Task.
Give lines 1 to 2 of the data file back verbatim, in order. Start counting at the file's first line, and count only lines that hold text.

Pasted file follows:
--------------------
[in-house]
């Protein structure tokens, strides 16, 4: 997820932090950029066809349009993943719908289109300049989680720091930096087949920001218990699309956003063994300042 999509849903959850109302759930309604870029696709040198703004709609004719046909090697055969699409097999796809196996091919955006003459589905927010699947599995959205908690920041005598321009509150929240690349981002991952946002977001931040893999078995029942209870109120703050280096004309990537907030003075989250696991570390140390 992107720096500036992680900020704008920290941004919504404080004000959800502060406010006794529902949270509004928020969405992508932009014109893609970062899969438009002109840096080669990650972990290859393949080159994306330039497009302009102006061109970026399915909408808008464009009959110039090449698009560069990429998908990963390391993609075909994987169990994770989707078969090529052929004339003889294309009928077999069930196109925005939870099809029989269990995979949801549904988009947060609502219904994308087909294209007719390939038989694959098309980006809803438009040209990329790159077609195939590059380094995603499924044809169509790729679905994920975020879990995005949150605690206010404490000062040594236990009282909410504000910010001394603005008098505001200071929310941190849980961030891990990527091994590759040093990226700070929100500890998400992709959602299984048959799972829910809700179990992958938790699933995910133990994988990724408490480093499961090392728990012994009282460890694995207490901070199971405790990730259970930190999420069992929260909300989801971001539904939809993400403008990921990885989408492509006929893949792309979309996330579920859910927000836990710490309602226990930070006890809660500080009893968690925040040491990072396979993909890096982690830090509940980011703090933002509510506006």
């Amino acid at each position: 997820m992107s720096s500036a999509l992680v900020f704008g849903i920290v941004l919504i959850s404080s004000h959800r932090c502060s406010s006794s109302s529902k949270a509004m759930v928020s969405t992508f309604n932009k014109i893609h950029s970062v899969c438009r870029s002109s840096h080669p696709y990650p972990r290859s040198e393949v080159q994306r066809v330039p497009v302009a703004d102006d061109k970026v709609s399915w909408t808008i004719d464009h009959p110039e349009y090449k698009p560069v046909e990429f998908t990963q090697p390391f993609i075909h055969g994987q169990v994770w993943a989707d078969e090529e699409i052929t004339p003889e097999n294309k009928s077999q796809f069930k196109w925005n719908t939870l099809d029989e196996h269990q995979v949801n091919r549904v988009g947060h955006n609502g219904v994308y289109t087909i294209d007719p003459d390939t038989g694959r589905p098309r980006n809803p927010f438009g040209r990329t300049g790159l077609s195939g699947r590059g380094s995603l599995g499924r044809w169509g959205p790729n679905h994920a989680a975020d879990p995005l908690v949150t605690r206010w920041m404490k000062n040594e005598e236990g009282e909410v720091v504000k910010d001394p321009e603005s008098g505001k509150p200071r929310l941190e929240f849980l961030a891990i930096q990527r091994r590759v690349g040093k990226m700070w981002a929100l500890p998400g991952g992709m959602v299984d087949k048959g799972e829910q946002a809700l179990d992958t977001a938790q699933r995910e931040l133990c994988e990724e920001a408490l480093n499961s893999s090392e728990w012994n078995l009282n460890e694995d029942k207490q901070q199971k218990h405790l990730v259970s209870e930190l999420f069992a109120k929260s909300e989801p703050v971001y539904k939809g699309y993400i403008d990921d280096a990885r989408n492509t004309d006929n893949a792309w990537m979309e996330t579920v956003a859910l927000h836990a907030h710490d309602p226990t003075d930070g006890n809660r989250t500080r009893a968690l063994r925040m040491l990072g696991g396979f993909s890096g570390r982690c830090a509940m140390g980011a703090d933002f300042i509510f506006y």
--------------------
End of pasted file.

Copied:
[in-house]
């Protein structure tokens, strides 16, 4: 997820932090950029066809349009993943719908289109300049989680720091930096087949920001218990699309956003063994300042 999509849903959850109302759930309604870029696709040198703004709609004719046909090697055969699409097999796809196996091919955006003459589905927010699947599995959205908690920041005598321009509150929240690349981002991952946002977001931040893999078995029942209870109120703050280096004309990537907030003075989250696991570390140390 992107720096500036992680900020704008920290941004919504404080004000959800502060406010006794529902949270509004928020969405992508932009014109893609970062899969438009002109840096080669990650972990290859393949080159994306330039497009302009102006061109970026399915909408808008464009009959110039090449698009560069990429998908990963390391993609075909994987169990994770989707078969090529052929004339003889294309009928077999069930196109925005939870099809029989269990995979949801549904988009947060609502219904994308087909294209007719390939038989694959098309980006809803438009040209990329790159077609195939590059380094995603499924044809169509790729679905994920975020879990995005949150605690206010404490000062040594236990009282909410504000910010001394603005008098505001200071929310941190849980961030891990990527091994590759040093990226700070929100500890998400992709959602299984048959799972829910809700179990992958938790699933995910133990994988990724408490480093499961090392728990012994009282460890694995207490901070199971405790990730259970930190999420069992929260909300989801971001539904939809993400403008990921990885989408492509006929893949792309979309996330579920859910927000836990710490309602226990930070006890809660500080009893968690925040040491990072396979993909890096982690830090509940980011703090933002509510506006």